Healthy Fruit, Vol. 25, No. 11, June 13, 2017

Jon Clements, Author (unless otherwise noted) and Editor


Upcoming pest events

Upcoming meetings

AgRadar summary

The way I see it




Guest article

Facebook Me

Useful links

Upcoming pest events*

Note: current (June 12) DD Base 43 BE accumualtion, Belchertown, MA = 1110

Coming events
Degree days
(Base 43 BE)
Dogwood borer 1st catch
Lesser appleworm 1st flight subsides
Obliquebanded leafroller 1st flight peak
Obliquebanded leafroller summer larvae hatch
Peachtree borer 1st catch
Pear psylla 2nd brood hatch
San Jose scale 1st flight subsiding
San Jose scale 1st generation crawlers present
Spotted tentiform LM 2nd flight starts

*Adapted from Scaffolds Fruit Journal

Upcoming meetings

14-June (Wednesday) University of New Hampshire Tree Fruit Twilight Meeting, Kimball Fruit Farm, 184 Hollis Street, Pepperell, MA. 5:30 to 7:30 PM. Sponsored by NH Tree Fruit Growers' Association and UNH Cooperative Extension. PAT Credits are pending. Individuals requiring special accommodations to attend should contact George Hamilton at least one week prior to the meeting. For more information: George Hamilton, 603-641-6060,

15-June (Thursday) UMass Extension Fruit Program Berry Twilight Meeting, 5:00-7:30, Nourse Farms, 41 River Rd., Whately MA. Strawberry & Raspberry Variety Showcase, Blackberry Swing Arm Trellis Demo, High Tunnel Berry Production Update, Spotted Wing Drosophila Management Research and Management Update. 1 Pesticide Credit requested. Cost $20 payable at the meeting. Light fare and refreshments included. Pre-registration is encouraged by emailing in order to provide enough seating and food. For more info go to

11-July, 2017 (Tuesday) Massachusetts Fruit Growers' Association Summer Meeting, Cider Hill Farm, Amesbury, MA. Details TBA.

For more information and updates, see Upcoming Events


Key insect life cycle and management dates and preliminary McIntosh harvest date forecasts

Note: for 2017, we have four Massachusetts orchard locations subscribed to AR: Amherst, Belchertown, Deerfield, and Easthampton. The website for looking at AgRadar for these locations is: What follows is the AgRadar summary for the Belchertown location.

Key Apple Scab Dates -- Date of 'Final' significant primary scab ascospore release is/was: May 25, Thursday 'Final' defined as best guess of 99+% cumulative ascospore release, and high probability that at least 95% of ascospores have been released. Secondary scab protection and scouting should continue until 2nd generation lesions from the season's final ascospore release have had time to begin appearing. 2nd generation lesions from the FINAL significant primary scab ascospore release have had time to begin appearing by: June 28, Wednesday.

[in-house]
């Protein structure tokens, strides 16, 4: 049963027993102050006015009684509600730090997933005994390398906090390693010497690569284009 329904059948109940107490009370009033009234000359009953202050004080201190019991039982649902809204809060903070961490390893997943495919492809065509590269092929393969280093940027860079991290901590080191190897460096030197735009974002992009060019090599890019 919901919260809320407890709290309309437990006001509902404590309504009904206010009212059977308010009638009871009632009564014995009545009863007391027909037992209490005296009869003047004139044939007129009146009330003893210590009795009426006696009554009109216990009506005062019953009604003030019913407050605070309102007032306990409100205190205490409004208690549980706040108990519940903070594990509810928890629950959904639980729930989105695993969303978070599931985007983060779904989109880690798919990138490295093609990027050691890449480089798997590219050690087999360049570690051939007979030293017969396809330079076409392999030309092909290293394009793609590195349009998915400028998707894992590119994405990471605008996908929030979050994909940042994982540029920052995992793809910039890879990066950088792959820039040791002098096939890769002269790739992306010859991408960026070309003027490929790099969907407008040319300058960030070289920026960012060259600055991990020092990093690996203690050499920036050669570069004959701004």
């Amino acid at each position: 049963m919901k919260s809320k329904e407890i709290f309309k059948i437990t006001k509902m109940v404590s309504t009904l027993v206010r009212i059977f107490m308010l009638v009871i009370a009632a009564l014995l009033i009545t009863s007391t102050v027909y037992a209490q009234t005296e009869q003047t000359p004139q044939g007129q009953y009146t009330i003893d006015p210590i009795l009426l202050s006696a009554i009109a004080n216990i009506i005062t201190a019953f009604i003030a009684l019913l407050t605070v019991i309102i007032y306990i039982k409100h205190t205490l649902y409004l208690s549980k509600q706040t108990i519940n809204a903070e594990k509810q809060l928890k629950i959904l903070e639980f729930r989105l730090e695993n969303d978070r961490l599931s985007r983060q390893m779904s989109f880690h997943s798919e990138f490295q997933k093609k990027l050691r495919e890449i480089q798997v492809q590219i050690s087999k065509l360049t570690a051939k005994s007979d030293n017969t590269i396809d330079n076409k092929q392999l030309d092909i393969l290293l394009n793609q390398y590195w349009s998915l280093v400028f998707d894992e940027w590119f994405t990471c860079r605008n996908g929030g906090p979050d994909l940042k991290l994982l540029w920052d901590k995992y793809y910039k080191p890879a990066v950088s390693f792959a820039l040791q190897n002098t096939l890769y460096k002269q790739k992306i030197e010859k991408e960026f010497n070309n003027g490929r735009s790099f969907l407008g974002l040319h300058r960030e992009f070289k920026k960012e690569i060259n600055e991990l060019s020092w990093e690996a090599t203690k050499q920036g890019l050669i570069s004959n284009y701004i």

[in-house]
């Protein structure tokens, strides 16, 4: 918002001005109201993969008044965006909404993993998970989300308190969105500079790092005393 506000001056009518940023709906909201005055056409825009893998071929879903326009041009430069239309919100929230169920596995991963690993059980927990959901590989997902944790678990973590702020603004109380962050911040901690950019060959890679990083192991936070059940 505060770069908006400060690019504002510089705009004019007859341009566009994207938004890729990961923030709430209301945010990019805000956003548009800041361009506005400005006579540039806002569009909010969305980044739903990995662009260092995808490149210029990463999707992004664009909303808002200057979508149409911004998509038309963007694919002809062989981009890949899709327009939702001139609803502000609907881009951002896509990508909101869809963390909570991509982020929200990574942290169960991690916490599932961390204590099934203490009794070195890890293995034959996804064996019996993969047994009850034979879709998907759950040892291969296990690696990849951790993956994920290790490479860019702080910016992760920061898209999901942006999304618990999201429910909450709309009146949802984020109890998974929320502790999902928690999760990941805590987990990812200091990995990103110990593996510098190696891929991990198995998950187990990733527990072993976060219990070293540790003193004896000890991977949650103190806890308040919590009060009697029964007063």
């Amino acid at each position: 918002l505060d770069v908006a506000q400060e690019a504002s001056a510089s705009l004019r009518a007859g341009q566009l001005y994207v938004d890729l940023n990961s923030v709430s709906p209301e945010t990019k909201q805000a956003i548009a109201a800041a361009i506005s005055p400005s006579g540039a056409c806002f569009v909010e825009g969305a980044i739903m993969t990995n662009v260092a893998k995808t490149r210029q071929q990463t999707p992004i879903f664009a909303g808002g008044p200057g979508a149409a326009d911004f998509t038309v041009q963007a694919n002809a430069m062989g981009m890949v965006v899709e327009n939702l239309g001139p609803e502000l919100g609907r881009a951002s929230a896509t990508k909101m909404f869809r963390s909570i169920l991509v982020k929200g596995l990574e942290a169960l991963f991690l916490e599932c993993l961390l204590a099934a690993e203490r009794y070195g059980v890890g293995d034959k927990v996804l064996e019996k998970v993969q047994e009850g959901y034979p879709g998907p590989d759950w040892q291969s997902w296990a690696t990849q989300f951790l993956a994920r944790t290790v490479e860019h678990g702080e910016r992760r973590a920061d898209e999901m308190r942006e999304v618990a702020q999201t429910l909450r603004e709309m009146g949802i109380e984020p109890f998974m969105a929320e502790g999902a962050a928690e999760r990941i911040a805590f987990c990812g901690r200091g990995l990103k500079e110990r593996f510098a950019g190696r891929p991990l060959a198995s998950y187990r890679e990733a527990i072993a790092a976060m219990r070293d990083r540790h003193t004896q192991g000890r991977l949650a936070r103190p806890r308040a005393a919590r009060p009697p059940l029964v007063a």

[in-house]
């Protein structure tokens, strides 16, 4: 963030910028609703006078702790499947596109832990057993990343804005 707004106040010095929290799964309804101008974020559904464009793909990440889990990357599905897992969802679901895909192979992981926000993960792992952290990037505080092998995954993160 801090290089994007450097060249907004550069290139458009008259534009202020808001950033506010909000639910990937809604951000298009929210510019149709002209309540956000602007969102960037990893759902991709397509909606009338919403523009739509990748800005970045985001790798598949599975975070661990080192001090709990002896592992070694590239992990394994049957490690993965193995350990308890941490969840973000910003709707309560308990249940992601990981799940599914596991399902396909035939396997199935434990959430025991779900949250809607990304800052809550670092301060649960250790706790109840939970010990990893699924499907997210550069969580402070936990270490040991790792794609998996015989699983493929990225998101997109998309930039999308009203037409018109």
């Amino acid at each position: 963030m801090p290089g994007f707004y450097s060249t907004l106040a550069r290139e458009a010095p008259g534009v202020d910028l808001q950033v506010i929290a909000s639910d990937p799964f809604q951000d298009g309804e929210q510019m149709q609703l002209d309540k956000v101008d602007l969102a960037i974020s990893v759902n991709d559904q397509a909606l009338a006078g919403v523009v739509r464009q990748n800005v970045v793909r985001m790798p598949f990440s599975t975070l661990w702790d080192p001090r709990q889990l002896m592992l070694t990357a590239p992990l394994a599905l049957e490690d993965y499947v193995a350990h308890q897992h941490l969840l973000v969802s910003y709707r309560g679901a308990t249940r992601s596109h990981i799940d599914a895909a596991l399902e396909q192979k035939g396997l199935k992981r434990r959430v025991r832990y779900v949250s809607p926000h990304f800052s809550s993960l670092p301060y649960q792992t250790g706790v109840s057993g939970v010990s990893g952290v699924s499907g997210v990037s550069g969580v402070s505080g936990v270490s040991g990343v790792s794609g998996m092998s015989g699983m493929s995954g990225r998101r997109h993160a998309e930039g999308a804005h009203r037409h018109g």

Codling moth CM -- 1st generation, first sustained trap catch biofix date: May 16, Tuesday. Codling moth development as of June 14: 1st generation adult emergence at 73% and 1st generation egg hatch at 20%. In most orchards, insecticide targetted against plum curculio and apple maggot prevent codling moth damage. If targetted codling moth control is needed, key management dates are: 1st generation 3% CM egg hatch: June 10, Saturday, = target date for first spray where MULTIPLE sprays needed to control 1st generation CM; 1st generation 20% CM egg hatch: June 14, Wednesday, = target date where one spray needed to control 1st generation CM.

Dogwood borer DB -- First egg hatch roughly: June 22. Peak hatch roughly: July 27.

Obliquebanded leafroller OBLR -- 1st generation OBLR flight begins around June 8, Thursday. Where waiting to sample late instar OBLR larvae is not an option (= where OBLR is known to be a problem, and will be managed with insecticide against young larvae): Early egg hatch and optimum date for initial application of B.t., Delegate, Proclaim, Intrepid, Rimon, Altacor, Belt, pyrethroid or other insecticide effective against OBLR (with follow-up applications as needed): June 21, Wednesday. Where waiting to sample late instar OBLR larvae to determine need for treatment is an option, or to check on results from earlier sprays: Optimum sample date for late instar summer generation OBLR larvae: July 1, Saturday If first OBLR late instar larvae sample is below threshold, date for confirmation follow-up: July 5, Wednesday.

Oriental Fruit Moth OFM -- 2nd generation OFM flight begins around: June 26, Monday. 2nd generation - first treatment date, if needed: July 4, Tuesday. 2nd generation - second treatment date, if needed: July 16, Sunday.

Redbanded Leafroller RBLR -- 2nd RBLR flight begins around June 27, Tuesday. Peak catch and approximate start of egg hatch: July 11.

San Jose Scale (SJS) -- 1st generation SJS crawlers appear: June 17, Saturday.

Spotted Tentiform Leafminer STLM -- 2nd STLM flight begins around: June 15, Thursday. Rough guess of when 2nd generation sap-feeding mines begin showing: July 4, Tuesday. Optimum first sample date for 2nd generation STLM sapfeeding mines is July 11, Wednesday.

Preliminary McIntosh harvest date forecast -- Date to apply ReTain to delay first harvest for apples which without treatment would be ready for storage harvest on September 2 is from Saturday August 5 to August 12. Date to apply ReTain to delay maturity for 2nd, 3rd or 4th pick of those apples, without delaying start of harvest maturity, is from Saturday, August 19 to August 26. Begin measuring actual McIntosh starch-iodine index no later than Saturday, August 26. The Michigan formula estimates that non-spur McIntosh will reach starch index 4.0 and start the optimum harvest window for long term storage on Saturday, September 2. Using the Hudson Valley NY formula, McIntosh maturity is forecast to reach starch index 6.0 in Belchertown MA on Saturday, September 23.

The way I see it

Jon Clements

You saw my e-mail from last night. To expound a bit:

Hope to see you at the UNH Tree Fruit Meeting tonight (June 14) in at Kimball Fruit Farm in Pepperell (at 5:30 PM).